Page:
Standing on one edge of the city, I almost lost track of the number of bridges stitching Porto and Villa de Gaia together across the Douro. Turns out it’s six, which is the most bridges in any city (a record shared with Gaia, obviously). Two bridges are wrought-iron masterpieces designed by Gustave Eiffel the same man that designed the famous Eiffel Tour in Paris, France. Gustave’s double-decker Luis I Bridge is open to trams, cars, foot traffic, and crazy kids hustling for your euros by diving off into the river below.
Lisbon feels like a colorful, happy place with white buildings covered in boldly painted tiles called azulejos. Blue is a traditional color for tiles, but you’ll find almost every color and countless designs. I loved walking the streets to discover my favorite pattern, or even trying to find two-of-a-kind tiles, sometimes on buildings in completely different parts of the city. The towns in Portugal reflect the limestone and marble quarried in the area, so you’ll find white buildings from Coimbra all the way down south to the Algarve. Looking down on the city from any one of the many beautiful miradouros, a sea of terracotta rooftops stretches out until you hit the Tagus.
Most of Lisbon was destroyed during an earthquake on November 1, 1755. What was spared from the tremors was destroyed by the ensuing fire, then washed away by the tsunami. Lisbon was literally the Phoenix rising from the ashes. Starting off with mostly a clean slate, rebuilding was in the new Pombaline style, Neo-classical in approach and pragmatically earthquake resistant.
Further north in Portugal, the buildings are darker and rougher, hewn from grey granite. Churches, homes, and shops in Porto also feature azulejos, but it doesn’t seem to be as widespread as Lisbon. I would vote Lisbon the prettier city in a contest between Lisbon or Porto, but there are a few standout stunners in Porto, like Capela das Almas (or the Chapel of Souls), Igreja De Santo Ildefonso, Igreja dos Carmelitas and Igreja do Carmo, all of which are almost completely covered in the traditional blue and white azulejos. See our post on our favorite photo spots in Porto that’ll be sure to inspire all your Instagram followers to visit Porto! Because Porto didn’t experience an all-encompassing natural disaster, the architectural styles are more varied, from Baroque to Neo-classical, Romanesque to Modern.
This may seem like a weird thing to point out, but Lisbon has some of the most beautiful sidewalks I’ve ever seen. Similar to the buildings, the sidewalks are made out of white limestone and marble stones, with black stones patterns making flowers, waves, crisscrosses, everything you can think of! I could literally follow the patterns in the pavement like breadcrumbs back to our apartment. They’re beautiful, but extremely slippery when wet, which is a very precarious situation when you’re walking down a steep hill or up stone steps and carrying a baby.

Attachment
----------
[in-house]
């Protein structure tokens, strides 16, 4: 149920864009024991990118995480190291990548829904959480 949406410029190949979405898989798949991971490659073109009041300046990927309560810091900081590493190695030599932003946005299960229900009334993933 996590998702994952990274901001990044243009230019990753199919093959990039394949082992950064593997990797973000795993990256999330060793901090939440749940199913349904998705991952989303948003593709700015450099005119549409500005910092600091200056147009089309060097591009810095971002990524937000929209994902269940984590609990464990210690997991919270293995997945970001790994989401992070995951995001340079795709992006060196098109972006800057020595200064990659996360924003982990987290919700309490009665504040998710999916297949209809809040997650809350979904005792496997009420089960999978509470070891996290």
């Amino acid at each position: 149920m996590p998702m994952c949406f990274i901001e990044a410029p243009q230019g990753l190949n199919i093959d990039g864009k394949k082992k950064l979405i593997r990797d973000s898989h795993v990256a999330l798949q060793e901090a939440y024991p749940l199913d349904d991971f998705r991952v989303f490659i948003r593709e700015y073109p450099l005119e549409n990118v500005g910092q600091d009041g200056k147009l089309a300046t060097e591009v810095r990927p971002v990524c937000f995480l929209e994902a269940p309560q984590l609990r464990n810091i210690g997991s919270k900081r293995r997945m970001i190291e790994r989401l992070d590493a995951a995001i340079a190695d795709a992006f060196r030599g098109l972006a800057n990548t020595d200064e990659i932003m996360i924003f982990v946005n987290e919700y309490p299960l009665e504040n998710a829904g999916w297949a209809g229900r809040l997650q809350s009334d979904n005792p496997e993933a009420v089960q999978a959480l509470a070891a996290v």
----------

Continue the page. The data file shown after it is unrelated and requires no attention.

Most of the sidewalks in Porto also match the buildings, which means dark grey granite. Though not as pretty as Lisbon, they are much less slippery.
7 Train Stations
A train station may not be a usual thing to consider when trying to decide between cities, but they should be when considering Porto or Lisbon. The trains, trams, buses, and subway of Lisbon‘s public transit system are cheap and easy to navigate. (If you’re using mass transit, I highly recommend getting the rechargeable Viva Viagem card, which we explain here). The train stations are functional, but also feature some of the most beautiful and interesting architecture in Lisbon. The Rossio train station, right in the middle of the city, looks like a large, Moorish inspired palace, with two horseshoe openings for the entrance. Across town and close to the airport, you’ll find metal lattice awnings arching over the train tracks of the modernist Oriente station. Even the oldest station in the city, the Lisboa Santa
It’s hard to compete with Porto‘s Sao Bento station, often touted as the most beautiful train station in the world. One you step inside, and we knew why. The main hall is completed covered with twenty thousand tiles, each one hand painted by one of the great painters of the time, Jorge Colaço.
Lisbon is known as the city of seven hills, and they really mean it. Remember when your grandpa used to tell you stories about how his walk to school was uphill, both ways, in the snow? Well, the walk up to our apartment in Campo de Ourique from downtown Baixa was not only uphill both ways, but up two hills, in the hot sun, and with a baby strapped to my chest. But I wouldn’t change it for anything. 🙂 Also, good excuse to pick up some pastel de nata on the way for energy.